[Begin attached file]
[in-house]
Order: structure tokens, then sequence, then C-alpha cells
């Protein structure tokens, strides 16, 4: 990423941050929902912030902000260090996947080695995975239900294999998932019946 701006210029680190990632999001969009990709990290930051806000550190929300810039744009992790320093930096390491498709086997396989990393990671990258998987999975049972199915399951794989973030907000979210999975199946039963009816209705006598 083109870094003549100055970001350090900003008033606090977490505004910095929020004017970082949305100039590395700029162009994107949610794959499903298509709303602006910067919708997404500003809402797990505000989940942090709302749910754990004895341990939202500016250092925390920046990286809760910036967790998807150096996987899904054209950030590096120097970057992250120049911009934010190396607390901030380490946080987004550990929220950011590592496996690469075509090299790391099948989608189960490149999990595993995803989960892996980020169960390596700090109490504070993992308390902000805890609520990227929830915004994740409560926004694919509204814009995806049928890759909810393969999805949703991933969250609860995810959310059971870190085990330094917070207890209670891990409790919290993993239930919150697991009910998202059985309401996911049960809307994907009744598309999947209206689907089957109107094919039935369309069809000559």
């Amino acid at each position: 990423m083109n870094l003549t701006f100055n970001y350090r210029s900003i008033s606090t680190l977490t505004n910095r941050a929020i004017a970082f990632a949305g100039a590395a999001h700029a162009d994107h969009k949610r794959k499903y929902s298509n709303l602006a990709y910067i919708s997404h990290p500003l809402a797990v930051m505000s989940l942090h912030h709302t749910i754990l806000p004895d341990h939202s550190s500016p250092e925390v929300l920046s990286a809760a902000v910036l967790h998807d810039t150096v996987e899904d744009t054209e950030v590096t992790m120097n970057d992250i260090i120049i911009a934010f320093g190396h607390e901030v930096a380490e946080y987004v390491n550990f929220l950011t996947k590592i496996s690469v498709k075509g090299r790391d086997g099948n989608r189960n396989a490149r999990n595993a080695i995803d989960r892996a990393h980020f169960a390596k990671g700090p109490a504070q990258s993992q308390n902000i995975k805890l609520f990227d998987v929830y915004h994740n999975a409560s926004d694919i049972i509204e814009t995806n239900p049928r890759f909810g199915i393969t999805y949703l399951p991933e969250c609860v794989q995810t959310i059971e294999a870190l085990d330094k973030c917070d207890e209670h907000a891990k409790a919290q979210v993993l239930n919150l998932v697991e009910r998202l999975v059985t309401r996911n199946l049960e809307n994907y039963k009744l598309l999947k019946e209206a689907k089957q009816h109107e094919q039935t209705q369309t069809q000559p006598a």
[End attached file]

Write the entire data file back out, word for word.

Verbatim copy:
[in-house]
Order: structure tokens, then sequence, then C-alpha cells
């Protein structure tokens, strides 16, 4: 990423941050929902912030902000260090996947080695995975239900294999998932019946 701006210029680190990632999001969009990709990290930051806000550190929300810039744009992790320093930096390491498709086997396989990393990671990258998987999975049972199915399951794989973030907000979210999975199946039963009816209705006598 083109870094003549100055970001350090900003008033606090977490505004910095929020004017970082949305100039590395700029162009994107949610794959499903298509709303602006910067919708997404500003809402797990505000989940942090709302749910754990004895341990939202500016250092925390920046990286809760910036967790998807150096996987899904054209950030590096120097970057992250120049911009934010190396607390901030380490946080987004550990929220950011590592496996690469075509090299790391099948989608189960490149999990595993995803989960892996980020169960390596700090109490504070993992308390902000805890609520990227929830915004994740409560926004694919509204814009995806049928890759909810393969999805949703991933969250609860995810959310059971870190085990330094917070207890209670891990409790919290993993239930919150697991009910998202059985309401996911049960809307994907009744598309999947209206689907089957109107094919039935369309069809000559």
């Amino acid at each position: 990423m083109n870094l003549t701006f100055n970001y350090r210029s900003i008033s606090t680190l977490t505004n910095r941050a929020i004017a970082f990632a949305g100039a590395a999001h700029a162009d994107h969009k949610r794959k499903y929902s298509n709303l602006a990709y910067i919708s997404h990290p500003l809402a797990v930051m505000s989940l942090h912030h709302t749910i754990l806000p004895d341990h939202s550190s500016p250092e925390v929300l920046s990286a809760a902000v910036l967790h998807d810039t150096v996987e899904d744009t054209e950030v590096t992790m120097n970057d992250i260090i120049i911009a934010f320093g190396h607390e901030v930096a380490e946080y987004v390491n550990f929220l950011t996947k590592i496996s690469v498709k075509g090299r790391d086997g099948n989608r189960n396989a490149r999990n595993a080695i995803d989960r892996a990393h980020f169960a390596k990671g700090p109490a504070q990258s993992q308390n902000i995975k805890l609520f990227d998987v929830y915004h994740n999975a409560s926004d694919i049972i509204e814009t995806n239900p049928r890759f909810g199915i393969t999805y949703l399951p991933e969250c609860v794989q995810t959310i059971e294999a870190l085990d330094k973030c917070d207890e209670h907000a891990k409790a919290q979210v993993l239930n919150l998932v697991e009910r998202l999975v059985t309401r996911n199946l049960e809307n994907y039963k009744l598309l999947k019946e209206a689907k089957q009816h109107e094919q039935t209705q369309t069809q000559p006598a």